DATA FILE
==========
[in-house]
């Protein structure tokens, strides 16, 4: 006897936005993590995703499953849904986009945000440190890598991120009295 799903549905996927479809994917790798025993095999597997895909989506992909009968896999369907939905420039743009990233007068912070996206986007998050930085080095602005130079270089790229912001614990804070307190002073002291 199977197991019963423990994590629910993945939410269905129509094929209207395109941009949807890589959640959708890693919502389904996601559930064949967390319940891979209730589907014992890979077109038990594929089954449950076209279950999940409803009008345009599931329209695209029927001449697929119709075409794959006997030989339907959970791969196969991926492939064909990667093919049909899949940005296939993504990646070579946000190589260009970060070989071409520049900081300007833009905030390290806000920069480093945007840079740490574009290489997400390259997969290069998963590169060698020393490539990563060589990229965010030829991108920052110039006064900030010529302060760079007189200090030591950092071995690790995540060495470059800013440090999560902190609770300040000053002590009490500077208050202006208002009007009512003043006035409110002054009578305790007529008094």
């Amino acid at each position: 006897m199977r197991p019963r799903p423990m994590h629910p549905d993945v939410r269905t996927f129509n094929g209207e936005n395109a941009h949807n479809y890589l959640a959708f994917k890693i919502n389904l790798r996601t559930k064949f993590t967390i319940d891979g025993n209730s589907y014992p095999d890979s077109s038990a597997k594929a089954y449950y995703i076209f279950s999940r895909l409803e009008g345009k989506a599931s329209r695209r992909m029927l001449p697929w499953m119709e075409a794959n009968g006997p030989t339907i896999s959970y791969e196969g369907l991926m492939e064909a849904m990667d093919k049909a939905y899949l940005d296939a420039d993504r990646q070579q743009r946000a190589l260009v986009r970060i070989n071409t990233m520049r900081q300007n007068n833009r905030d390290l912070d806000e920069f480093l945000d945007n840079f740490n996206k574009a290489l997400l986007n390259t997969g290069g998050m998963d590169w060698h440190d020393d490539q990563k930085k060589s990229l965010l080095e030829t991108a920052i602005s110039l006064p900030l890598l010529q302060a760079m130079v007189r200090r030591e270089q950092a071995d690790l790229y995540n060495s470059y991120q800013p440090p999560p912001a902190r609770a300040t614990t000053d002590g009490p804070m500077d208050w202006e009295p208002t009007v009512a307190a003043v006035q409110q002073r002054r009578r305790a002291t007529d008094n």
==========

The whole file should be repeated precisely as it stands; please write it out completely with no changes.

[in-house]
């Protein structure tokens, strides 16, 4: 006897936005993590995703499953849904986009945000440190890598991120009295 799903549905996927479809994917790798025993095999597997895909989506992909009968896999369907939905420039743009990233007068912070996206986007998050930085080095602005130079270089790229912001614990804070307190002073002291 199977197991019963423990994590629910993945939410269905129509094929209207395109941009949807890589959640959708890693919502389904996601559930064949967390319940891979209730589907014992890979077109038990594929089954449950076209279950999940409803009008345009599931329209695209029927001449697929119709075409794959006997030989339907959970791969196969991926492939064909990667093919049909899949940005296939993504990646070579946000190589260009970060070989071409520049900081300007833009905030390290806000920069480093945007840079740490574009290489997400390259997969290069998963590169060698020393490539990563060589990229965010030829991108920052110039006064900030010529302060760079007189200090030591950092071995690790995540060495470059800013440090999560902190609770300040000053002590009490500077208050202006208002009007009512003043006035409110002054009578305790007529008094």
């Amino acid at each position: 006897m199977r197991p019963r799903p423990m994590h629910p549905d993945v939410r269905t996927f129509n094929g209207e936005n395109a941009h949807n479809y890589l959640a959708f994917k890693i919502n389904l790798r996601t559930k064949f993590t967390i319940d891979g025993n209730s589907y014992p095999d890979s077109s038990a597997k594929a089954y449950y995703i076209f279950s999940r895909l409803e009008g345009k989506a599931s329209r695209r992909m029927l001449p697929w499953m119709e075409a794959n009968g006997p030989t339907i896999s959970y791969e196969g369907l991926m492939e064909a849904m990667d093919k049909a939905y899949l940005d296939a420039d993504r990646q070579q743009r946000a190589l260009v986009r970060i070989n071409t990233m520049r900081q300007n007068n833009r905030d390290l912070d806000e920069f480093l945000d945007n840079f740490n996206k574009a290489l997400l986007n390259t997969g290069g998050m998963d590169w060698h440190d020393d490539q990563k930085k060589s990229l965010l080095e030829t991108a920052i602005s110039l006064p900030l890598l010529q302060a760079m130079v007189r200090r030591e270089q950092a071995d690790l790229y995540n060495s470059y991120q800013p440090p999560p912001a902190r609770a300040t614990t000053d002590g009490p804070m500077d208050w202006e009295p208002t009007v009512a307190a003043v006035q409110q002073r002054r009578r305790a002291t007529d008094n």